What not to say to women with hemophilia

Always approach conversations with empathy, respect, and an open mind

Jennifer Lynne avatar

by Jennifer Lynne |

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I rarely disclose my diagnosis of hemophilia B and von Willebrand disease to others. I don’t like to speak about it, which is odd for someone who writes a column on the topic.

Writing is different, though. I hope it will make a difference. By sharing my experiences, I hope to help other women with bleeding disorders feel less alone and more empowered. I want to raise awareness and advocate for better treatment and care.

More women are coming forward to speak about their bleeding disorders and experiences. When speaking to a woman with hemophilia, I encourage you to be sensitive and understanding. Following are some things you should avoid saying.

“Are you sure you have hemophilia? It only affects men.”

Hemophilia can affect both men and women, although it’s rarer in women. Questioning or doubting my condition can be dismissive and hurtful. This happens most often in medical settings, such as the emergency room. For this reason, I carry a letter describing my diagnosis and treatment.

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“You shouldn’t do that. It’s too risky.”

Growing up in the 1970s and ’80s, I stopped participating in activities like dance because I was frequently injured. The athletic director at my high school wouldn’t let me practice on the varsity swim team, deeming it too risky. Treatment options were scarce back then.

Times and treatment options have changed. Today, many men and women with hemophilia participate in sports and use medication to prevent bleeding. While it’s essential to be aware of potential risks associated with physical activities, assuming a woman with hemophilia shouldn’t participate in certain activities solely because of her condition can be patronizing. Encourage her to make informed decisions about her treatment and capabilities.

“You’re lucky you’re not a man with hemophilia.”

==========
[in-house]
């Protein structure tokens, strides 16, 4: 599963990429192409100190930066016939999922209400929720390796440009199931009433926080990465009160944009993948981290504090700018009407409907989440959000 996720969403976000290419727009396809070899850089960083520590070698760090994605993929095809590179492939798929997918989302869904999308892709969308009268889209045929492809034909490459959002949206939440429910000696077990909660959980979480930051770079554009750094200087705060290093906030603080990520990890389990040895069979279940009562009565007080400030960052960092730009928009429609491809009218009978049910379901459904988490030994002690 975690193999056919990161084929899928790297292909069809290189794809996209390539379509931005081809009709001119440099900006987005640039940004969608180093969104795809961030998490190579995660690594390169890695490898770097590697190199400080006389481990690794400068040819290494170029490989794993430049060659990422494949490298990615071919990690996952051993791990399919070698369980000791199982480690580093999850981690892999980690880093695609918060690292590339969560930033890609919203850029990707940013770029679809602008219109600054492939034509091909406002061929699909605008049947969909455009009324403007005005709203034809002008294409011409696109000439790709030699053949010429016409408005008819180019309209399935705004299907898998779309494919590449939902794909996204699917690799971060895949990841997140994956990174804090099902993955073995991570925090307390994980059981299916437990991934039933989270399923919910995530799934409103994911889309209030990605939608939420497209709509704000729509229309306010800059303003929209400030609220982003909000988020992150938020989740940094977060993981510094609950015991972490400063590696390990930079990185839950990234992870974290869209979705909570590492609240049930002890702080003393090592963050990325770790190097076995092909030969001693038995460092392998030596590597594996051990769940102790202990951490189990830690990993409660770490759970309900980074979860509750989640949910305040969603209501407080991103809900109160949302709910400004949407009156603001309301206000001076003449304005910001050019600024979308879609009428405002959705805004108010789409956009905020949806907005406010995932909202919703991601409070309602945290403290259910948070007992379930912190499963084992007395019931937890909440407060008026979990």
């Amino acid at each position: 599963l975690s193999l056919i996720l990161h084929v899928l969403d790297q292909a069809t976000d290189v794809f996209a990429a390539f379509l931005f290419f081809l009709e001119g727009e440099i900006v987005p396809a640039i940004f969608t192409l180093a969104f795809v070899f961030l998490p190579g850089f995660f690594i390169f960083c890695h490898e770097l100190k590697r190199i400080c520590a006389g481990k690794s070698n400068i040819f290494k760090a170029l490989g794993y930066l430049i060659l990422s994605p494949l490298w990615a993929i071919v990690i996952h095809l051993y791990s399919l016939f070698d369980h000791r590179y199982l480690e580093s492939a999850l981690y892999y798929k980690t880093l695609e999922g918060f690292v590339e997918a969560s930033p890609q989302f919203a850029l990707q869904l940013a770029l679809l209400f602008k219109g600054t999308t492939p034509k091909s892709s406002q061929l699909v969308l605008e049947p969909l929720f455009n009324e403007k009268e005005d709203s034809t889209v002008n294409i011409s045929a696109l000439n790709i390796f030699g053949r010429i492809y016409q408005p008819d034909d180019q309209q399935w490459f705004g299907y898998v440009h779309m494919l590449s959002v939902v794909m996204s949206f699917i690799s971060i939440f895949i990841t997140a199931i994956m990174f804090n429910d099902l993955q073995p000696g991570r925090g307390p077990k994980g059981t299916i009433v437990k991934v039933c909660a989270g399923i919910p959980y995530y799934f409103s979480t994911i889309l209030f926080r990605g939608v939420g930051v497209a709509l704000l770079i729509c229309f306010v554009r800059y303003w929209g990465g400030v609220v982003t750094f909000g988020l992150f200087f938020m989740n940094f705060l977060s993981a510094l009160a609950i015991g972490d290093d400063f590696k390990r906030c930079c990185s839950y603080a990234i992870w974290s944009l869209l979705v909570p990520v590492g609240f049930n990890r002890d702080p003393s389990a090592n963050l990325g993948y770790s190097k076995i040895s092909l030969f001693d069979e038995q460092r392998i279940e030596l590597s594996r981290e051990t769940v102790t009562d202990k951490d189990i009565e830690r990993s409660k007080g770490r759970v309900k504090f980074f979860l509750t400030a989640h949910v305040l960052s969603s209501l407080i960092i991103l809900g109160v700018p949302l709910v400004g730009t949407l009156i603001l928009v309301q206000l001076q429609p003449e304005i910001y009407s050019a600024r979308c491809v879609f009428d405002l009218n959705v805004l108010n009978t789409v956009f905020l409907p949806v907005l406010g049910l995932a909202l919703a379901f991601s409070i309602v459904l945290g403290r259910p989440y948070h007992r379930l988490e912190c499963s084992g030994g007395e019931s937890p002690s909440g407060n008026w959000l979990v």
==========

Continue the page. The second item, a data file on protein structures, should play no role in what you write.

Comparing my condition with that of a man with hemophilia minimizes my experiences and challenges. I have faced unique struggles as a woman with hemophilia. For example, I could not have children due to bleeding problems. It’s essential to acknowledge and respect the unique struggles that women with hemophilia face.

“You shouldn’t have children.”

It’s not your place to comment on family planning decisions. Today, women with hemophilia can have successful pregnancies with proper medical care and support from healthcare professionals.

“Are you sure you are having a bleed? I don’t see blood.”

I hear this often with internal and joint bleeds. Just because you don’t see blood gushing from my body doesn’t mean I’m not bleeding internally. For example, I knew I was having a bleed when I broke my foot. A podiatrist questioned this because they didn’t see blood.

“You must feel so limited in life.”

While hemophilia can present challenges, it doesn’t define a person’s life. Focus on strengths, abilities, and accomplishments instead of making assumptions about limitations.

Remember, every individual’s experience with hemophilia is unique, so it’s best to approach conversations with empathy, respect, and an open mind.

Note: Hemophilia News Today is strictly a news and information website about the disease. It does not provide medical advice, diagnosis, or treatment. This content is not intended to be a substitute for professional medical advice, diagnosis, or treatment. Always seek the advice of your physician or another qualified health provider with any questions you may have regarding a medical condition. Never disregard professional medical advice or delay in seeking it because of something you have read on this website. The opinions expressed in this column are not those of Hemophilia News Today or its parent company, Bionews, and are intended to spark discussion about issues pertaining to hemophilia.


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